thanks
Paul

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 Posted: Sun Dec 29th, 2019 07:54 pm
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Update 3. Landscaping
The section of the old Buntingford branch line I am modelling was/is generally flat terrain but broken up somewhat with a road bridge cutting and gently sloping farmland. There is also a small River Rib snaking through in part. As such, I didn’t need too much landscaping structure to build other than creating a road bridge cutting, some gentle inclines of land from the tracksides up to join the backscene imagery and create enough land rise to create a small river.
For the height of land surrounding the road bridge (and therefore forming the cutting) I used some honeycombed cardboard packing I’d saved and cut to the desired length and width. To further extend this and also begin forming the gentle slope effect, I used many offcuts of EPE Foam packaging material sheets I’d retained from kitchen appliances or office desk deliveries. These were also shaped and stuck into place using Copydex to form the overall shape of landscape to support the road bridge and create the cutting either side.



The remaining landscape of gentle inclines along the layout was also done using 1-2cm thickness EPE Foam packaging material sheets, cut and shaped with a sharp craft knife to a very obtuse angle where they abutted close the trackside edge. These were also glued into place on the baseboard using Copydex. The section of layout that will host the small, meandering River Rib I made sure I used at least 2cm depth of EPE Foam – this allowed me to cut out the desired river width and angled depth to form the river.



Once all the landscaping structure was in place, I began covering it all with plaster cloth sheets cut into small sections and smoothed to created natural rolls and form of the land. Although a naturally messy process (where covering the track and ballast is highly recommended), I was very happy with the results and only needed a second layer of sheets to complete the job. Minor joins of the sheets that were too proud were smoothed or ‘lost’ with some watered down Polyfilla added in places.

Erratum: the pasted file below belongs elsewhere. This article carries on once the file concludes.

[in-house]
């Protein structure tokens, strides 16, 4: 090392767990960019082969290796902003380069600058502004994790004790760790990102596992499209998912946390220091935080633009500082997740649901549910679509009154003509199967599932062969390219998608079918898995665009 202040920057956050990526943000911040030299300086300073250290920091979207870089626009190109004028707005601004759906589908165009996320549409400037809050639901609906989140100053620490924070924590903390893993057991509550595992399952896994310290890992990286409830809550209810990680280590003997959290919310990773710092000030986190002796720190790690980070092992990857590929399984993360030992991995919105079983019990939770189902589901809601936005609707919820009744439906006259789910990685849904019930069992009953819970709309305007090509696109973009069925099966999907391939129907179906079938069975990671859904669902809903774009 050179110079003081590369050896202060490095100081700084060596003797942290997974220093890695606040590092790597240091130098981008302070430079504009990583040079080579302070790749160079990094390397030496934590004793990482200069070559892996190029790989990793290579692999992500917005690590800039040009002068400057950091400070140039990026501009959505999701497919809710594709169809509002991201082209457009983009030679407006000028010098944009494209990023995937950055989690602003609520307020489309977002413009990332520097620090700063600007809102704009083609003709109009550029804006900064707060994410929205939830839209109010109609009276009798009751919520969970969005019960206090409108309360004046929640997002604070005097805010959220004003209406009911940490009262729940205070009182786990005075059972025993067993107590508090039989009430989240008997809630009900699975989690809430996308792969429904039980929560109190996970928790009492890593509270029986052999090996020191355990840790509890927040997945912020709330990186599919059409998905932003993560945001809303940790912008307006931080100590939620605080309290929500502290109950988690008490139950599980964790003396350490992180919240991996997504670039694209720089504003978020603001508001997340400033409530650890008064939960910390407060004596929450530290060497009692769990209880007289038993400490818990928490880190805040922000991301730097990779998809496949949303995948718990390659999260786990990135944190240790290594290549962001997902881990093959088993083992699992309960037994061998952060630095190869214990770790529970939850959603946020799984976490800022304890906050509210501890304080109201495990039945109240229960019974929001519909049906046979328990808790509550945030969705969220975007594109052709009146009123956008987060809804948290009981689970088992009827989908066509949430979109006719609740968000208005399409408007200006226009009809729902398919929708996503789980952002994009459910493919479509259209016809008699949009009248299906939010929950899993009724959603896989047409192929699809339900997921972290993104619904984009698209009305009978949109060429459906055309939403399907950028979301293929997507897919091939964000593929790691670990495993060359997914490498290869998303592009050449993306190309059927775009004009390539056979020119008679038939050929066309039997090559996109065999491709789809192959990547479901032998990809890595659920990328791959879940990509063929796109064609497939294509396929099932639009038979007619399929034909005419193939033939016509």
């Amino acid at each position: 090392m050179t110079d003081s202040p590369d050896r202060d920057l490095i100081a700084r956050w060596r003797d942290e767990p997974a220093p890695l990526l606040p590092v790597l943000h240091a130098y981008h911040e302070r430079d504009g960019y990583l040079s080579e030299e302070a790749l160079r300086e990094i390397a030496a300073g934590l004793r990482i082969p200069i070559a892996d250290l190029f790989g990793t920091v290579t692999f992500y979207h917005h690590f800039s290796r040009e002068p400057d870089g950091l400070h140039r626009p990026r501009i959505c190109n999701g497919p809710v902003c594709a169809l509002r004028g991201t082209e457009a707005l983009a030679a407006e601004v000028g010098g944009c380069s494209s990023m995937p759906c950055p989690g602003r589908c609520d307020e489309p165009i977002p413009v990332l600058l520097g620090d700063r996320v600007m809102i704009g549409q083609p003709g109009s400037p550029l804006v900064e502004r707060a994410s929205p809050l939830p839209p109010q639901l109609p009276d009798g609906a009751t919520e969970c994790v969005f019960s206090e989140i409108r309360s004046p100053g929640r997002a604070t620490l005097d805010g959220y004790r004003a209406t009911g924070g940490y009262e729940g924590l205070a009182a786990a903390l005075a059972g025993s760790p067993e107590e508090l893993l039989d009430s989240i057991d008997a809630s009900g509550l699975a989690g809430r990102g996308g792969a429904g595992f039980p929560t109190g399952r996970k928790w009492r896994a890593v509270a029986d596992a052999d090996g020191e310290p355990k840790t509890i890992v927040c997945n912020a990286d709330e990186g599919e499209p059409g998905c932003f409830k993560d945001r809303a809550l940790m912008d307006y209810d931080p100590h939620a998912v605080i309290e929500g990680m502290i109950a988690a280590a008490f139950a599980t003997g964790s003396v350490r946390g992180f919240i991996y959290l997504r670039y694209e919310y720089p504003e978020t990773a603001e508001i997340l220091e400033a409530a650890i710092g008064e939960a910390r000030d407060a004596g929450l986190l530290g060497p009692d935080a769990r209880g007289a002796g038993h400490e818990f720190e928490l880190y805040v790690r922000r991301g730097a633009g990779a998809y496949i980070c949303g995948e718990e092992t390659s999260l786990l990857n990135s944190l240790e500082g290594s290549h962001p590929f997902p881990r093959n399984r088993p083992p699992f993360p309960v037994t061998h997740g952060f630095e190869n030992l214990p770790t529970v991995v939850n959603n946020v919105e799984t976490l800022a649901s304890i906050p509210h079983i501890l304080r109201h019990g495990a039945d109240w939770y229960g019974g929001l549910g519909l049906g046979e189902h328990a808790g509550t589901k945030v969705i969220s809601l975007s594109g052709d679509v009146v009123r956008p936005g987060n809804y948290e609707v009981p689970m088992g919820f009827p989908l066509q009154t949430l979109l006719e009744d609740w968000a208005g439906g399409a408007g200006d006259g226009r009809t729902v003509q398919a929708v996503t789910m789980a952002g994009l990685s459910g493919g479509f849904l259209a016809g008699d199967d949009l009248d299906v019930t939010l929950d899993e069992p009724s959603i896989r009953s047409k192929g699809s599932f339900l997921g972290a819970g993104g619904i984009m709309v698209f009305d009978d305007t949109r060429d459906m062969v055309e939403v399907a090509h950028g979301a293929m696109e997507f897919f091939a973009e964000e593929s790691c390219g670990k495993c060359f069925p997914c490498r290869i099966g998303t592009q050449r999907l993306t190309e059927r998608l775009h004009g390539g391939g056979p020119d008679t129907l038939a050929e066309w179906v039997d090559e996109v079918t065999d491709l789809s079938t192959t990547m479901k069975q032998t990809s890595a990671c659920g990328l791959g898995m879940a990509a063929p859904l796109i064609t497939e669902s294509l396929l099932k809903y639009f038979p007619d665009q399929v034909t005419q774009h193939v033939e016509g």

As the cold weather started to bite in the garage, it took quite a while for all the plaster sheets to completely dry to a pure white finish so I will leave it now until the early Spring to seal it all with PVA and start he next phase of painting the landscape base in earth colours and then start to bring the layout to life with the detailed scenics of grass, trees, hedgerows, etc.

Thanks for reading
Paul

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 Posted: Mon Dec 30th, 2019 08:21 pm
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Update 4. Platforms
As my layout is based on a real section of a local disused railway, I wanted the shapes of the platforms to be as identical as possible to the real thing – therefore any ‘off the shelf’ N gauge platform product would not suffice. 

I decided on creating my own and used 9mm off-cuts of plywood, cut and shaped as required, which meant some careful jigsaw and fretsaw trimming was required as one platform is delicately curved. All looked well so next was to test the platform height against a DMU placed on the rails of the proposed station. Using real photographs of Standon and Braughing stations during operating days as a reference (the latter stills exists as a converted home with both platforms fully intact), I was able conclude the correct platform height against a DMU – my platform was approx. 2mm too low! I was already expecting this and had planned to glue some 2mm cork track underlay to the plywood to achieve the desired height. 





Using the cork underlay also provided additional benefits. 1) it allowed me to create the typical slight overhang at the platform edge and 2) after using some smooth filler in places and using several coats of children’s paint (blended for a base light grey concrete effect), many – but not all – holes in the cork were filled to create a naturally worn and tired looking platform effect, where pieces of platform concrete have broken away. 





I still need to colour the concrete effect further to make it appear more naturally ‘patchy’ where repairs were made over time and also glue some aged red brick paper to the track side fascia (suitably weathered to look almost blue/black with soot and grime .. and the last phase will be to paint the platform edge in a white washed, worn out and flaky style.

Thanks for reading
Paul

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 Posted: Tue Dec 31st, 2019 01:54 pm